Difference Between Coloring And Transparent Limiter
- Colouring Limiter
Colouring plugins and hardware limiters will add tonal changes to your elements, which is not always desired. This effect has many reasons: Different transformers can change the tonality, the way they are built, and the quality of parts. Essential are wires quality, the way the coil is wound, and the type and size of the metalcore.
Another common way is to use a Tube Limiter like the famous Fairchild 670 and 660 built with 20 tubes. This makes it the perfect choice to use in your Mix to tame loud elements like drums, heavy guitars, or even gnarly bass tones to bring them further into the Mix.
- Transparent Limiter
Transparent Limiter doesn’t change the character of your Mix while performing their task. You’ll have a minimum amount of tolerable artifacts, which makes it the perfect mastering limiter.
The Xenon PSP limiter is one of the best on the market due to its enhanced features
What Limiter Should I Use?
Use a transparent limiter mainly for technical work to tame the peaks and make your Mix louder and a coloring limiter for tonal changes to beef up your mixes and masters. Your creativity is your limit(er) so feel free to test out different types in your next project.
Practice and experimentation will help you get comfortable with your toolbox and increase your workflow speed. It might be that the coloring limiter adds the last missing 5% in your Mix to make it perfect.
Software Limiter Plugin Examples
Many Limiters use the same functions but with different names. Learn the essential functions, and you will be able to work with any limiter plugin available on the market.
1. Waves L1, L2, And L3 Ultramaximizer
The Waves Limiter Series with the L1, L2, and L3 Ultramaximizer is perfect for beginners and easy to use. You set the threshold when limiting is desired and the output level with the ceiling. The Attenuation scale will show you the amount you are limiting – it’s that simple! Then you adjust the release time manually or keep it automatic.
- IDR Dither function
This is Waves’ unique algorithm for noise shaping to preserve your digitally processed audio’s resolution and sound quality.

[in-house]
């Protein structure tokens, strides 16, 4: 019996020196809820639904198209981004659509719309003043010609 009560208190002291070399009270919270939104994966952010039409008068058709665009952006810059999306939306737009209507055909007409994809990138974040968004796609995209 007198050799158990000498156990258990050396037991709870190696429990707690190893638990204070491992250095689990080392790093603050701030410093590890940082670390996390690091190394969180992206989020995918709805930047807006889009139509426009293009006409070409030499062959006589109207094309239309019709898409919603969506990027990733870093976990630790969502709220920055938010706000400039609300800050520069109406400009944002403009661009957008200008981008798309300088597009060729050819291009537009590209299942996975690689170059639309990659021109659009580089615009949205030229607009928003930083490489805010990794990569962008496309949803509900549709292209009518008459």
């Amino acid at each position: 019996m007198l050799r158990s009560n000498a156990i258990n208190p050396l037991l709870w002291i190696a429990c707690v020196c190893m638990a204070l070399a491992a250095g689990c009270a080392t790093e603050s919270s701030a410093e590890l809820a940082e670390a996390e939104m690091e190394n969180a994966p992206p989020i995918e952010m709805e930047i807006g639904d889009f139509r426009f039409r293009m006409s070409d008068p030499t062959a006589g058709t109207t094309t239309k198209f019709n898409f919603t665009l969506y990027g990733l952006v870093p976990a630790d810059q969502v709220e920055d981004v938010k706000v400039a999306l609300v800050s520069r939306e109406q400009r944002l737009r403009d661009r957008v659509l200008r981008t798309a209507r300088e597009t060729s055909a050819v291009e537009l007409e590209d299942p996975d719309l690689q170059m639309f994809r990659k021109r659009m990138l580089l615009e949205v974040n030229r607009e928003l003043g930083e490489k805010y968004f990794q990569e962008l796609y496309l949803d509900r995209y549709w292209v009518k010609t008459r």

The bit depth control allows us to choose the correct Bit depth for our track, for example, 16-bit for CD exports or 24-bit high resolution for online streaming and DVDs
- Dither noise shaping
We can choose between several noise shaping profiles which will be applied during the export phase to prevent intersample peaks. These can occur when changing the bit depth from the original audio (as recorded) to another format.
2. FabFilter Pro L2 Peak Limiter
The powerful, transparent FabFilter L2 Limiter works a bit differently but has the same effect. The Threshold function is missing and can be controlled with desired Output level instead. Adjust your input level that drives the Limiter, and you get the desired effect automatically. The Graphic indicator shows you the limiting amount.
- Adjustable look-ahead control
The look-ahead function buffers and analyses the incoming audio before it hits the brick wall limiter to predict the amount of limiting needed to avoid clipping.
- Adjustable Attack time
Compared to the previous Waves limiter, you have more control to adjust the attack time to taste.
- True peak limiting on/off
You can choose between true peak limiting to guarantee that no audio will exceed the setup threshold.
- Channel Link Transients
This function allows you to operate the Limiter in Stereo or Dual Mono mode. This is helpful when the left side of your track is louder than the right side. In Stereo mode, the Limiter compresses the whole song, while in Dual Mono, only the problematic side will be processed individually.
3. iZotope Ozone Maximizer And Vintage Limiter